Francis Slay

Mayor Francis Slay and County Executive Steve Stenger
Jason Rosenbaum and Alex Heuer | St. Louis Public Radio

The leaders of St. Louis and St. Louis County say their administrations are tackling the big issues that were highlighted in the Ferguson Commission report.

The commission’s nearly 200-page final report showcased substantial racial, economic and social divides throughout the St. Louis region and provided dozens of policy recommendations. Many of the report’s suggestions require action from the Missouri General Assembly, but some could be implemented by local governments.

Missouri Restaurant Association CEO Robert Bonney speaks out against Cohn's minimum wage proposal. Bonney says St. Louis' minimum wage push would hurt eateries that already operate on tight margins.
Jason Rosenbaum I St. Louis Public Radio

Updated after court hearing - St. Louis’ newly enacted minimum wage law is facing an expected legal challenge.

Several prominent business groups are party to a suit filed to strike down a law raising the city’s minimum wage to $11 an hour by 2018. Among other things, the lawsuit contends the law violates several state statues and was improperly drafted. (Click here to read the lawsuit.)

Mayor Francis Slay, along with officials from his administration and non-profit partners, announces new resources targeted at inmates awaiting trial at the Medium Security Institution on Sept. 8, 2015.
Nassim Benchaabane | St. Louis Public Radio

The city of St. Louis is hoping a new program targeting young offenders who are awaiting trial will help get the rising crime rate under control.

Mayor Francis Slay, along with other members of his administration and representatives of social services agencies, gathered outside the city's Medium Security Institution Tuesday morning to launch "From Prison to Prosperity." It's designed to help inmates between the ages of 17 and 24 who are awaiting trial at the MSI -- the first program meant for those who have not yet gone to prison.

St. Louis County Executive Steve Stenger is throwing his support behind St. Louis city’s site for the relocated National Geospatial-Intelligence Agency.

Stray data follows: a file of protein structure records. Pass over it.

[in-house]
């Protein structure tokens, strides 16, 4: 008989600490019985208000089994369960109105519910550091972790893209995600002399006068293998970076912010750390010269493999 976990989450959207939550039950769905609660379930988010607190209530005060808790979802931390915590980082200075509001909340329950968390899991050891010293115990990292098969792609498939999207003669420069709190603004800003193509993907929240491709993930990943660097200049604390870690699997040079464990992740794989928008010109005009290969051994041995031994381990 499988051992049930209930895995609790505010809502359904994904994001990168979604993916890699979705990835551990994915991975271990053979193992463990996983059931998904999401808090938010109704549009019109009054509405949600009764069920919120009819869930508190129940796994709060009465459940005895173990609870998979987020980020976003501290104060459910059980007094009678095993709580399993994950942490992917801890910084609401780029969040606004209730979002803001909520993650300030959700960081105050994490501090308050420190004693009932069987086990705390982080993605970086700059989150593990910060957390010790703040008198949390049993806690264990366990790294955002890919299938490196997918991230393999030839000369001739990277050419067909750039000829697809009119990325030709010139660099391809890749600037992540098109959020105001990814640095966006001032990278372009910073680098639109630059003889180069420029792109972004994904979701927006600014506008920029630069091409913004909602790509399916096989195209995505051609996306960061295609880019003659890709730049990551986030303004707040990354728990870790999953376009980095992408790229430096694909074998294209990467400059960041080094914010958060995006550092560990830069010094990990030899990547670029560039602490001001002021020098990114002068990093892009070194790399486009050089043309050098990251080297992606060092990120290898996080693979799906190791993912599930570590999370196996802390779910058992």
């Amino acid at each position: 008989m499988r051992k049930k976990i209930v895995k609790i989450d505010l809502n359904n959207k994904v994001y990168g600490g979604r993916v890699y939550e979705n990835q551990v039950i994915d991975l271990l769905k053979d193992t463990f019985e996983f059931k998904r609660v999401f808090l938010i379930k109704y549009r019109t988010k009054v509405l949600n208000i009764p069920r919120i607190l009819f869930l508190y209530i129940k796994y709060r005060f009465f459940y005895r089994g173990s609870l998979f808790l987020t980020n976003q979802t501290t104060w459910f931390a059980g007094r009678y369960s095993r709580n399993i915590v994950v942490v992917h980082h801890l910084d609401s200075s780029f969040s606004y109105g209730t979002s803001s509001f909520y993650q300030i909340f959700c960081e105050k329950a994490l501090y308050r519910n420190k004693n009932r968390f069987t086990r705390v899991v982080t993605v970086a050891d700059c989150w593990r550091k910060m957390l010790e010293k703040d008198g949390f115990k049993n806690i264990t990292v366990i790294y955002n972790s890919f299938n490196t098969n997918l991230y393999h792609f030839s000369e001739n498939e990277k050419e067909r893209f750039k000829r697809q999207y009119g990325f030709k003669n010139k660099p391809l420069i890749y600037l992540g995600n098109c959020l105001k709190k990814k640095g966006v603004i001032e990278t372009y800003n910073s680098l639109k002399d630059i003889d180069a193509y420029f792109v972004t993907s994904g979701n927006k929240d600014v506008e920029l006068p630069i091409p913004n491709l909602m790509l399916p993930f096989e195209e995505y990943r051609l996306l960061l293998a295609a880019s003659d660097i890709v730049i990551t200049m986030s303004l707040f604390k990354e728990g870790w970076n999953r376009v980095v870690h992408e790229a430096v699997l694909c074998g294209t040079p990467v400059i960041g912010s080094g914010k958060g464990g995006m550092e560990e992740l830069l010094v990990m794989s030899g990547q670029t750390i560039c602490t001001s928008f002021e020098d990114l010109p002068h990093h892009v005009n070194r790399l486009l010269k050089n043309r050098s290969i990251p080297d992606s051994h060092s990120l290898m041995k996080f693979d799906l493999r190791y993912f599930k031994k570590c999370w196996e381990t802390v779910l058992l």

The Democrat sent a letter on Friday to NGA director Robert Cardillo. In it he proclaimed St. Louis County’s "unconditional support" for the 100-acre site in north St. Louis.

new stadium, St. Louis Rams
Courtesy HOK | 360 Architecture

Mayor Francis Slay is standing by his decision not to appeal a judge's ruling throwing out a required citywide vote on public financing for sports stadiums, despite a pledge to "vigorously defend the law."

City attorney Winston Calvert reisgned Nov. 18 2015
File photo Jason Rosenbaum I St. Louis Public Radio

Trying to best describe the legal status of local minimum wage increases is like wrapping your arms around an eel.

That’s because discussions around St. Louis and Kansas City minimum wage hikes have proceeded under the cloud of a now-vetoed bill, known as HB 722, that would have banned local minimum wage increases. And legal arguments around local wage hikes get decidedly slippery depending on whether that bill goes into effect or dies on the vine.

Aldermen Joe Vaccaro (rear standing) and Shane Cohn (front standing) debate the minimum wage increase on July 20, 2015.
Sarah Kellogg | St. Louis Public Radio intern | File photo

A measure that would boost the minimum wage in the city of St. Louis for most workers got back on track Friday, following a contentious Board of Aldermen debate that lasted nearly an hour.

The bill appeared dead two weeks ago when the chairman of the Ways and Means committee, Alderman Joe Vaccaro, abruptly canceled all future meetings. He told reporters at the time he saw no way for anyone to achieve a "reasonable compromise" before aldermen went on summer break.